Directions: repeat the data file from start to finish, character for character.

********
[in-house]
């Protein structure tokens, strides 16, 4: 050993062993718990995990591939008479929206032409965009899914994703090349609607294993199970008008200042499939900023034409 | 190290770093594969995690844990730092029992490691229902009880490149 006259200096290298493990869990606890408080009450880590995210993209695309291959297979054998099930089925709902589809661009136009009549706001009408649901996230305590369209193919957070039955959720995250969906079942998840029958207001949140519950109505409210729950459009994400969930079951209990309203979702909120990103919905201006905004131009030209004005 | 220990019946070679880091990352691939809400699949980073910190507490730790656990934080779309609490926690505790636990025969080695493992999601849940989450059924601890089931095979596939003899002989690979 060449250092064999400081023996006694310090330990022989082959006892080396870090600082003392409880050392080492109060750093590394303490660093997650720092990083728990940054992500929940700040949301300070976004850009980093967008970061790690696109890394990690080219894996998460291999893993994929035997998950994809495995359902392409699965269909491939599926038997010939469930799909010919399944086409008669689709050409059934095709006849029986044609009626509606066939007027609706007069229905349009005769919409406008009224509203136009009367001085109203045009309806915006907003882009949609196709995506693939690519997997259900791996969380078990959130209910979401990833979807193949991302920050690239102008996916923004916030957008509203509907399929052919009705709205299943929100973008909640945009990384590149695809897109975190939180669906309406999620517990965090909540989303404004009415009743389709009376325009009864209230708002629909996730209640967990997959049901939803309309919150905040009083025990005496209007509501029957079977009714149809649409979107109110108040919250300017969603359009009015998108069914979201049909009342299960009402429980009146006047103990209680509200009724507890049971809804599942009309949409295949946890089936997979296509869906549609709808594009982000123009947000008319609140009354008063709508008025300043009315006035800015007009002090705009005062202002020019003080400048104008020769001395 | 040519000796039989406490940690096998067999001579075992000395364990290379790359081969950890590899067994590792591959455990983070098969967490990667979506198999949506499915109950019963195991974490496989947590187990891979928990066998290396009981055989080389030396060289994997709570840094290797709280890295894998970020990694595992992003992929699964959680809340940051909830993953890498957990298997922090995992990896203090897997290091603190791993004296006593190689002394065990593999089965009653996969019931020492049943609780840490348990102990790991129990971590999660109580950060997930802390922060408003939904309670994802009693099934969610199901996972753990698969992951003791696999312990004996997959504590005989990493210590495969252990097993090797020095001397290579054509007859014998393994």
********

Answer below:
[in-house]
């Protein structure tokens, strides 16, 4: 050993062993718990995990591939008479929206032409965009899914994703090349609607294993199970008008200042499939900023034409 | 190290770093594969995690844990730092029992490691229902009880490149 006259200096290298493990869990606890408080009450880590995210993209695309291959297979054998099930089925709902589809661009136009009549706001009408649901996230305590369209193919957070039955959720995250969906079942998840029958207001949140519950109505409210729950459009994400969930079951209990309203979702909120990103919905201006905004131009030209004005 | 220990019946070679880091990352691939809400699949980073910190507490730790656990934080779309609490926690505790636990025969080695493992999601849940989450059924601890089931095979596939003899002989690979 060449250092064999400081023996006694310090330990022989082959006892080396870090600082003392409880050392080492109060750093590394303490660093997650720092990083728990940054992500929940700040949301300070976004850009980093967008970061790690696109890394990690080219894996998460291999893993994929035997998950994809495995359902392409699965269909491939599926038997010939469930799909010919399944086409008669689709050409059934095709006849029986044609009626509606066939007027609706007069229905349009005769919409406008009224509203136009009367001085109203045009309806915006907003882009949609196709995506693939690519997997259900791996969380078990959130209910979401990833979807193949991302920050690239102008996916923004916030957008509203509907399929052919009705709205299943929100973008909640945009990384590149695809897109975190939180669906309406999620517990965090909540989303404004009415009743389709009376325009009864209230708002629909996730209640967990997959049901939803309309919150905040009083025990005496209007509501029957079977009714149809649409979107109110108040919250300017969603359009009015998108069914979201049909009342299960009402429980009146006047103990209680509200009724507890049971809804599942009309949409295949946890089936997979296509869906549609709808594009982000123009947000008319609140009354008063709508008025300043009315006035800015007009002090705009005062202002020019003080400048104008020769001395 | 040519000796039989406490940690096998067999001579075992000395364990290379790359081969950890590899067994590792591959455990983070098969967490990667979506198999949506499915109950019963195991974490496989947590187990891979928990066998290396009981055989080389030396060289994997709570840094290797709280890295894998970020990694595992992003992929699964959680809340940051909830993953890498957990298997922090995992990896203090897997290091603190791993004296006593190689002394065990593999089965009653996969019931020492049943609780840490348990102990790991129990971590999660109580950060997930802390922060408003939904309670994802009693099934969610199901996972753990698969992951003791696999312990004996997959504590005989990493210590495969252990097993090797020095001397290579054509007859014998393994």